I couldn't find any information on Henley's own town fair, but firstly I looked further into the county of Oxfordshire. Places like Abington, Wantage, Witney and ,of course, Oxford, all have interesting historic fairs, but I could find no mention of special foods. However, north of Oxford lies the town of Deddington, Each November Deddington held what was known as a Pudding Pie Fair. The traditional pudding served/sold at the fair was something like a plum pudding baked in pastry - although it was apparently a rather robust affair! The old bakery in the town of Deddington was responsible for the pies, and a fate worse than demolition has now befallen this building - that's right, it's an estate agent's office!.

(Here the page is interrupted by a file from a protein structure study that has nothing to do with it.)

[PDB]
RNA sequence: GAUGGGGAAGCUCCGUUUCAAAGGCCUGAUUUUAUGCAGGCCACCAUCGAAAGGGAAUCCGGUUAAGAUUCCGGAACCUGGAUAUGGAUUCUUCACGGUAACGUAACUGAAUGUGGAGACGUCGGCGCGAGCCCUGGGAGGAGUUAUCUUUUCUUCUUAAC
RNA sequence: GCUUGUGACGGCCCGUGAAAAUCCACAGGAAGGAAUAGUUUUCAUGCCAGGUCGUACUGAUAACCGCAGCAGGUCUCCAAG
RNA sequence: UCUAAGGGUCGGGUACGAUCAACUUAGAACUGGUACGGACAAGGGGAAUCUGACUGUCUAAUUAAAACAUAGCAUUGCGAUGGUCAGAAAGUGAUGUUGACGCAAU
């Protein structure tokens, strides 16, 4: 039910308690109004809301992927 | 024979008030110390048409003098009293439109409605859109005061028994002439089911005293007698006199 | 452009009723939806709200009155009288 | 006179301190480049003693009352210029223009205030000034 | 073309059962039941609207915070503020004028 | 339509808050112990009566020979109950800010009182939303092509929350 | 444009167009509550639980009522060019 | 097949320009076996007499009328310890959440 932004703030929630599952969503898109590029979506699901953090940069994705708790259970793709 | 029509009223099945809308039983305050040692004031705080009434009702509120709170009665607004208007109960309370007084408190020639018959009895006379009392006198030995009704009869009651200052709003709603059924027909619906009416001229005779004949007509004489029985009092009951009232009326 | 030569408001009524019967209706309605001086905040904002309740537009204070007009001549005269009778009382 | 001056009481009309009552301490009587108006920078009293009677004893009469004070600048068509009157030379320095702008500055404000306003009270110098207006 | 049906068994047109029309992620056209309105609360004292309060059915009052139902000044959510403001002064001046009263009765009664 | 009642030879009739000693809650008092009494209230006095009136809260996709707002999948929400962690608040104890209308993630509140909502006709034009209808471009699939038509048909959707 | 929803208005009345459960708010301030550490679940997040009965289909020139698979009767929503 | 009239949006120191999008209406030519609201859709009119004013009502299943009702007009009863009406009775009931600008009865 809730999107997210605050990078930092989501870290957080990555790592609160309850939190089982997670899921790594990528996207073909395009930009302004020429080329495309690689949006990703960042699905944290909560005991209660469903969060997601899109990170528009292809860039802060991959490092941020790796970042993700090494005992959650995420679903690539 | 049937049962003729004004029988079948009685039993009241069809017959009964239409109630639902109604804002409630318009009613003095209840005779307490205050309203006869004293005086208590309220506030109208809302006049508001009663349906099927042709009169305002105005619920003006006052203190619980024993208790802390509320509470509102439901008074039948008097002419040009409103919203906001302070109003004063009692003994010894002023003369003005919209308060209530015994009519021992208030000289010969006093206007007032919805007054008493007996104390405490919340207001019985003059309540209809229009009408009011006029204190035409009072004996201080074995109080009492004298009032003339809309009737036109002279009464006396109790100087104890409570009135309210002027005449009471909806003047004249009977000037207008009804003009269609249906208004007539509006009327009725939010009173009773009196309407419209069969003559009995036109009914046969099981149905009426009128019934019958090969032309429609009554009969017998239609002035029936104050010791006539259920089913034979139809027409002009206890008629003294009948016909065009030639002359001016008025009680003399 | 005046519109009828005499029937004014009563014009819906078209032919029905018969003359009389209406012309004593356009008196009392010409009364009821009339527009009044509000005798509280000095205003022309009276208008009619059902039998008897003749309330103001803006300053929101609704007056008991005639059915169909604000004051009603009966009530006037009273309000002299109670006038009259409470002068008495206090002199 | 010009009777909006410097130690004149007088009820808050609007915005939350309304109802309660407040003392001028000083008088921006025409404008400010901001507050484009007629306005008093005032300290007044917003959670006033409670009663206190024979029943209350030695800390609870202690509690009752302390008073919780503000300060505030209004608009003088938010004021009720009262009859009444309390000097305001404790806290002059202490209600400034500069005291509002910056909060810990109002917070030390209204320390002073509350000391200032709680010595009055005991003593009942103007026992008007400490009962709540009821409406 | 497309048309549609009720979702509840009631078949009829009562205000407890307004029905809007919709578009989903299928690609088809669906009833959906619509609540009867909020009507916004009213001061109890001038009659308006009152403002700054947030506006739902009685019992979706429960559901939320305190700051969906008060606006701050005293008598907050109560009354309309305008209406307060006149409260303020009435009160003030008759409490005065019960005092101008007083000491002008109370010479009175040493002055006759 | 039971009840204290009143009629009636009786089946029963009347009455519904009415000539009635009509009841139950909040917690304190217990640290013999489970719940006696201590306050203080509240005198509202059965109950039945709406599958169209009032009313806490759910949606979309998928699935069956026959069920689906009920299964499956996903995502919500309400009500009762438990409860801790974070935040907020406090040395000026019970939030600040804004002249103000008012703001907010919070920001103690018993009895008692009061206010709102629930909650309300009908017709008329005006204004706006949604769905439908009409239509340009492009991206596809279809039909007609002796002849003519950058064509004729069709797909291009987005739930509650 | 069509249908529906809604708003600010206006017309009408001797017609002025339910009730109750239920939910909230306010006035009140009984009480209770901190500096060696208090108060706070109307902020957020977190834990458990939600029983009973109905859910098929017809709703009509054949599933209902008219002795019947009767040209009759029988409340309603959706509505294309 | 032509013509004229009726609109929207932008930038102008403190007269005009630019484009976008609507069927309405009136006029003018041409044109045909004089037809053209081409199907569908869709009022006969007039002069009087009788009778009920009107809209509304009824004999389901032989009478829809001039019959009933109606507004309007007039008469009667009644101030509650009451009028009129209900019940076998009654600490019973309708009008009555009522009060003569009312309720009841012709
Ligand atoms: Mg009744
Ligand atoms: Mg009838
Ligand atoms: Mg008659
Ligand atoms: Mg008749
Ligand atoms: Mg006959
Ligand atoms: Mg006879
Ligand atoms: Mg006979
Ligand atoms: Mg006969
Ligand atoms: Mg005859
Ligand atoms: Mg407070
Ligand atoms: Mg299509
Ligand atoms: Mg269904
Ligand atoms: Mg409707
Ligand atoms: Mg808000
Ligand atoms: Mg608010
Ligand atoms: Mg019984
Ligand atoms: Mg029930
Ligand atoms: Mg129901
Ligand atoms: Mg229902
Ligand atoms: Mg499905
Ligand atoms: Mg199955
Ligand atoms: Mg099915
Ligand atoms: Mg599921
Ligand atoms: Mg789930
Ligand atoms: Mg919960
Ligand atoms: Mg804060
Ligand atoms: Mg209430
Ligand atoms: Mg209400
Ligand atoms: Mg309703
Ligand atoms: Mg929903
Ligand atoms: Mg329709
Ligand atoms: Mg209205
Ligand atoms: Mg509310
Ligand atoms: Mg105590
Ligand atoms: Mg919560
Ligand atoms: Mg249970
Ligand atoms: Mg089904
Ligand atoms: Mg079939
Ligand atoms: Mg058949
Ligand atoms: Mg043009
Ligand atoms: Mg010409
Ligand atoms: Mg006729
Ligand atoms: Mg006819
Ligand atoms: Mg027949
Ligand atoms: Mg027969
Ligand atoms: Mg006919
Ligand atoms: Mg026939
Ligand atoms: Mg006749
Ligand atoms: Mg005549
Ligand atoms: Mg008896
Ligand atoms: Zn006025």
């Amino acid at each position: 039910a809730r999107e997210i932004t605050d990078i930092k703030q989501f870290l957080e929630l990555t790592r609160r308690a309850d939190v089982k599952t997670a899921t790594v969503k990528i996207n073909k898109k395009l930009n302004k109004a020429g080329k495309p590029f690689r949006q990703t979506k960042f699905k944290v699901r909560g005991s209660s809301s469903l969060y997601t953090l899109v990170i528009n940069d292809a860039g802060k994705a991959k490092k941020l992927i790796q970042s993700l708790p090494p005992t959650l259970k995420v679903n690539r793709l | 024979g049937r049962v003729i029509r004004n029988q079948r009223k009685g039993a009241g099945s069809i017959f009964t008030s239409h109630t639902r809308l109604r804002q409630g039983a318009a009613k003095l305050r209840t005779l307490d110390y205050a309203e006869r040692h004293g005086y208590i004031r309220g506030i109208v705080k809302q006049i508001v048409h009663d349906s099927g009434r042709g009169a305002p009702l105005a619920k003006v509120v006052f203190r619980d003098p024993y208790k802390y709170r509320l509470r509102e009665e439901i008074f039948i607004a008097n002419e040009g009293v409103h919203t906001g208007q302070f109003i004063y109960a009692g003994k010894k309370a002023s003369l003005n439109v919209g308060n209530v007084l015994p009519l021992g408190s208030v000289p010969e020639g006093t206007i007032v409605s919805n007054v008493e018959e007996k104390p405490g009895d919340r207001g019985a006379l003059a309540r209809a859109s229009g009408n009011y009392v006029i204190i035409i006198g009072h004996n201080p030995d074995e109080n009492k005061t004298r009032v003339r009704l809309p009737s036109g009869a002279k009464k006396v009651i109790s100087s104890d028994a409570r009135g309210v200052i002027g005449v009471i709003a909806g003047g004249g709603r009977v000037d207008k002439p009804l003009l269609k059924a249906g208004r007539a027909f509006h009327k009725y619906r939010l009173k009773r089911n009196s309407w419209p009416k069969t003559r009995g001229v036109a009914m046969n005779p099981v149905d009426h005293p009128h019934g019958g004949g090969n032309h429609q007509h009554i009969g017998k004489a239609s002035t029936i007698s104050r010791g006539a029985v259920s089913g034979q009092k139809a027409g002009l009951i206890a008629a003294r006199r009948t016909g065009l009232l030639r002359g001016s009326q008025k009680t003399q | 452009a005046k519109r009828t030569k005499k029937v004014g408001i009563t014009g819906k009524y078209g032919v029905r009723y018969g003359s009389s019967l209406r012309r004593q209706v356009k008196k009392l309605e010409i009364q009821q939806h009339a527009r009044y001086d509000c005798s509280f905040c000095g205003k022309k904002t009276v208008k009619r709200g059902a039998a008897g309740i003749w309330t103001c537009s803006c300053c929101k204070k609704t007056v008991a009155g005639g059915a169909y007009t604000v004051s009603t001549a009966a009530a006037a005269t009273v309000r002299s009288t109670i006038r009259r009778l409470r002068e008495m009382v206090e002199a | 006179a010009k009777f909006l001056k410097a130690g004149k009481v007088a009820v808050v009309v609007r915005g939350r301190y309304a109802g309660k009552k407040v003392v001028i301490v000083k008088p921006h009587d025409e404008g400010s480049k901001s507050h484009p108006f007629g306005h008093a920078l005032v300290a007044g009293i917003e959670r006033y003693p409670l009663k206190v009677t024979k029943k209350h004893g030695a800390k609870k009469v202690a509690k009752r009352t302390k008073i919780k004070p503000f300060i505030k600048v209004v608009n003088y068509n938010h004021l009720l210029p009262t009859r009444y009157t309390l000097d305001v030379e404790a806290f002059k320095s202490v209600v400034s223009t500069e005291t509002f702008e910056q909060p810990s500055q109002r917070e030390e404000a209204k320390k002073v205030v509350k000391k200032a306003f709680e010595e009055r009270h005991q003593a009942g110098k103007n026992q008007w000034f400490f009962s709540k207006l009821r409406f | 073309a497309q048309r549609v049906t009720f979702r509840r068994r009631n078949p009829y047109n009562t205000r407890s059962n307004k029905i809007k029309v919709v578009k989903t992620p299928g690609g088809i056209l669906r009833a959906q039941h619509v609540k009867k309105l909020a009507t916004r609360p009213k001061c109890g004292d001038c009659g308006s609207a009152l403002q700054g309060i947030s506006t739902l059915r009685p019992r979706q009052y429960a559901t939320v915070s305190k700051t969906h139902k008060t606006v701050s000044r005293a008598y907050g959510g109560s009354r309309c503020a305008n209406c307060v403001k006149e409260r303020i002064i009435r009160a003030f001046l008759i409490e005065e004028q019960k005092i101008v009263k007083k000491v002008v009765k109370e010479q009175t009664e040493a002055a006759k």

Heading a little over the border into Berkshire we come to the town of Lambourn. On St. Clement's Day (23 November), was held the Clementide Sheep Fair. Sold at the fair was a special cake made from enriched bread dough, with dried fruit, peel and spices. This cake sold up until 1883.

Sadly I could find no recipe for either the Clementide Cake, or the Deddington Pudding Pie. If anyone knows of any further information, please let me know.

This site has a good list of regional/traditional fairs.

MG - Ginger nuts have usually tasted OK to me. It is just their name that makes me laugh in a rather childish way...

Chloe said...

I love your blog... hearing the town names is neat coming from the States and New England. Those could be our towns here! What wonderful pictures and stories. Those cookies look great even without the cracks!

anna said...

Hi Chloe,

I like the theme of your blog - if you can get hold of clotted cream icecream in the States, bake up some of these biscuits to go with a bowl or two... Actually, just a bowl of clotted cream would do - but that really would be VERY naughty!

Kevin Wignall said...

Anna, coincidentally, I'm from Tewkesbury!